Sometimes Stott's erudition might be a barrier to digesting Ghostwalk . If you aren't familiar with Mondrian, her reference to the painter will not create the image she intended. To explain the entanglement of past and present, she delves into quantum mechanics - which is fascinating, but not light reading.
Overall, I enjoyed Ghostwalk, but I am really looking forward to my next book by Dean Koontz.

Sunday, September 9, 2007

The Memory Keeper's Daughter - Kim Edwards

I should have known - on the cover is glowing praise from Sue Monk Kidd, author of Mermaid Chair. I didn't like Mermaid Chair (But enjoyed Secret Life of Bees) I am beginning to think that there is something seriously wrong with my literary tastes. Memory Keeper's Daughter is the flavor of the season - a bookclub darling. There are still 32 requests for it at my library - in other words, 32 people are in line, breathlessly waiting to read it. (The library has 14 copies plus a bookclub kit and CD.) It was published in 2005, so it's not just a flash in the pan! Now for the truth - I found the book slow, annoying and well, numbing.
David Henry, orthopedist, on a snowy day in 1964 delivers his own twins. Without telling his wife, Norah, he "hands over his daughter," who has Down Syndrome, to his nurse, Caroline Gill, telling her to take the baby, Phoebe, to an institution. Caroline just can't do it and decides to keep Phoebe, raising her as her daughter. What ensues is 25 years of interminable introspection, alienation, and regret. Oh goodie.
There is a lot of repetition of imagery and thought in this book. For instance, Caroline, when pondering whether to leave Phoebe at the institution, keeps returning and returning to the image of the dark haired young woman in a slip being shorn of her hair in the institutional cold. David Henry refers again and again to the day he "handed over" (using that phrase) his daughter to Caroline Gill. I get it, I get it!!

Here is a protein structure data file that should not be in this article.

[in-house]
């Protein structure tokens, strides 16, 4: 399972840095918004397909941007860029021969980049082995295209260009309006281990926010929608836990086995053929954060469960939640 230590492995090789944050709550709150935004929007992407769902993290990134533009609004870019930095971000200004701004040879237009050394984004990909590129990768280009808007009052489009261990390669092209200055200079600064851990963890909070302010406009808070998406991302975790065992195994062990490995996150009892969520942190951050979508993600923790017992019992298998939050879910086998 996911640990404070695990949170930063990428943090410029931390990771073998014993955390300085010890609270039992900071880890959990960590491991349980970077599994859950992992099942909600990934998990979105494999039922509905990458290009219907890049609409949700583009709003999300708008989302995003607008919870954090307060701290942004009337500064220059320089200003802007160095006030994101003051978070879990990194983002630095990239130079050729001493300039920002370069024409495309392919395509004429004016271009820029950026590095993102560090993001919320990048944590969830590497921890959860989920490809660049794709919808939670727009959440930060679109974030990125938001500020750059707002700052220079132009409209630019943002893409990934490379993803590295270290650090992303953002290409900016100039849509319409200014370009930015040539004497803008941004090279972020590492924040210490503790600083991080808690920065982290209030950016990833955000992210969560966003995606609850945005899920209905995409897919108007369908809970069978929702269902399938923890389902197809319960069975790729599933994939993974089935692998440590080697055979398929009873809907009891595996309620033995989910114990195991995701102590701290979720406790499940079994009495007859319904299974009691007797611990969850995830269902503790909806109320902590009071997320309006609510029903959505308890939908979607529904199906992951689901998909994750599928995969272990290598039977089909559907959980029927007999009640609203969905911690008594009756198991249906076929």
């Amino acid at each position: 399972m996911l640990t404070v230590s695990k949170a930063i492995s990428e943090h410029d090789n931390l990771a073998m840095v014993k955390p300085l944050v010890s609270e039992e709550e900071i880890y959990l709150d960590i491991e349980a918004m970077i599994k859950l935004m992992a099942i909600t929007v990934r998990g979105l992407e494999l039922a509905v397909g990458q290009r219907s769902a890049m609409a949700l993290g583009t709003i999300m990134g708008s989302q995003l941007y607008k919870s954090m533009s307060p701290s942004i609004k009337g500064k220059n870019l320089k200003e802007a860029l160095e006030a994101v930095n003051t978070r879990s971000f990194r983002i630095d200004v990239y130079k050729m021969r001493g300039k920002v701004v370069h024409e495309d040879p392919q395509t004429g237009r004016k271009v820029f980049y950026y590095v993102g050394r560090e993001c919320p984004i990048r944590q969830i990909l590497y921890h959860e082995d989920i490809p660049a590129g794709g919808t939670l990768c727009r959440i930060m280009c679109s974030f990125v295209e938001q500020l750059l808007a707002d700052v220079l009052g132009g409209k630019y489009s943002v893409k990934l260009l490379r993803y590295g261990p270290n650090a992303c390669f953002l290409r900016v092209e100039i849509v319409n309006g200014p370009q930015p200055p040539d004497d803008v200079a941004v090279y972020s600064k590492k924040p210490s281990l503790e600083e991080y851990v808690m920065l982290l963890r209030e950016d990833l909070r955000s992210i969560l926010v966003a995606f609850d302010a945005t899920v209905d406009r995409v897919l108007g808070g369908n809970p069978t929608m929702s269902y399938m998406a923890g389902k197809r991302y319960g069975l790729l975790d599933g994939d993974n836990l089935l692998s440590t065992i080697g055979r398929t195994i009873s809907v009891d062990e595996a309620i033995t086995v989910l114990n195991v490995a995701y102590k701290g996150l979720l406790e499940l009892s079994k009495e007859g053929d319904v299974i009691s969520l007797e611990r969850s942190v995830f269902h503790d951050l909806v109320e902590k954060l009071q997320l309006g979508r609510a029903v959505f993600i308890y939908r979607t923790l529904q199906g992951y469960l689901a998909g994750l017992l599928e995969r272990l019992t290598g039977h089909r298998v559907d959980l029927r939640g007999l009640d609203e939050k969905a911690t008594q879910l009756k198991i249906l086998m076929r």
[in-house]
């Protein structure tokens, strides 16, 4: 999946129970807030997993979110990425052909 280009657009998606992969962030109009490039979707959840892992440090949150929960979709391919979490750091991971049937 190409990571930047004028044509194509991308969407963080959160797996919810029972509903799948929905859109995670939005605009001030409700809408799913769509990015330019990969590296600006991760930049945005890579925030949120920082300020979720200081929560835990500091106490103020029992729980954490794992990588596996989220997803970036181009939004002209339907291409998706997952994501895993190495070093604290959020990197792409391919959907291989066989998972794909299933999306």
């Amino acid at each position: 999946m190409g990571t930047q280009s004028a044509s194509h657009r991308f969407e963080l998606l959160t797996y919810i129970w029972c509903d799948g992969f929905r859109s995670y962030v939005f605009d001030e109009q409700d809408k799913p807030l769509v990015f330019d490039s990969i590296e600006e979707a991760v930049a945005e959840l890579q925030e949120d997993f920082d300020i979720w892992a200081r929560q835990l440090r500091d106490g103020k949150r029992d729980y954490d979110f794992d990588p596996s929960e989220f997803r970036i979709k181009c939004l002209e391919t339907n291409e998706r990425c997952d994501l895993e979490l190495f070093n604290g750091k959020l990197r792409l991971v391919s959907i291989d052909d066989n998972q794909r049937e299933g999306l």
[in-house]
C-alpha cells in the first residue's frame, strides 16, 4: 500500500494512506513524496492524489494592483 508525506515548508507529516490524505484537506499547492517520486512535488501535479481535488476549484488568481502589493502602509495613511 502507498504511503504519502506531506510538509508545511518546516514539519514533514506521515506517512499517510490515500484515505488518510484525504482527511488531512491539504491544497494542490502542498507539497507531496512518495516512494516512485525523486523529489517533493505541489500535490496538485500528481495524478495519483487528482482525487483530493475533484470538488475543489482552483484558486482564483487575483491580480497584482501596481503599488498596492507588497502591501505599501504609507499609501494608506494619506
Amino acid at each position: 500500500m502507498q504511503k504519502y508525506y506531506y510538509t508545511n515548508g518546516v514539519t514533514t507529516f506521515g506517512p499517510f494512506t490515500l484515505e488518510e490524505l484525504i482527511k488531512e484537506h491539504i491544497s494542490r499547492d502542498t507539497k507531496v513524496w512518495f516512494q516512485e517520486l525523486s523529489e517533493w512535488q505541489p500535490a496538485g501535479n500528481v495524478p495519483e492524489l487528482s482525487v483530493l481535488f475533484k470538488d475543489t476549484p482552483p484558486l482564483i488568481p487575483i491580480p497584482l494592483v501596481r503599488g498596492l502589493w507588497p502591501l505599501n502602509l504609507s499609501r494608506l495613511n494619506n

The Memory Keeper's Daughter functions on the premise that the family is torn apart by David Henry's secret, but I think Norah is a basically weak character, and she would never have been able to cope with Phoebe. She's too concerned with moving in the proper social circles as shown by her reaction to Kay Marshall. She would have been a promiscuous lush anyway. I just couldn't cope with this book's bleak view of relationships (maybe that's my problem - but I loved the Moviegoer. Go figure.) Paul, the son, rails constantly about his father's lack of love for him in spite of the fact that David tries to connect. But, alas, somewhere along the line, David has expressed his reservations about Paul's being a musician and well, that's it! David can never convince the kid of his pride and love. It's really quite a sad story of a basically good man, who makes a bad decision. David Henry is burdened by secrets and surrounded by very needy people.
On a more positive note - I rejoiced in Phoebe's life and Caroline's love for her daughter.
To sum up: I found the constant, interior ruminations tedious - like listening to the slow ticking of a clock, and I could not muster much sympathy for Norah. Without that sympathy, the book for me was an exercise in endurance. And maybe I do need some sort of biblio-therapeutic intervention.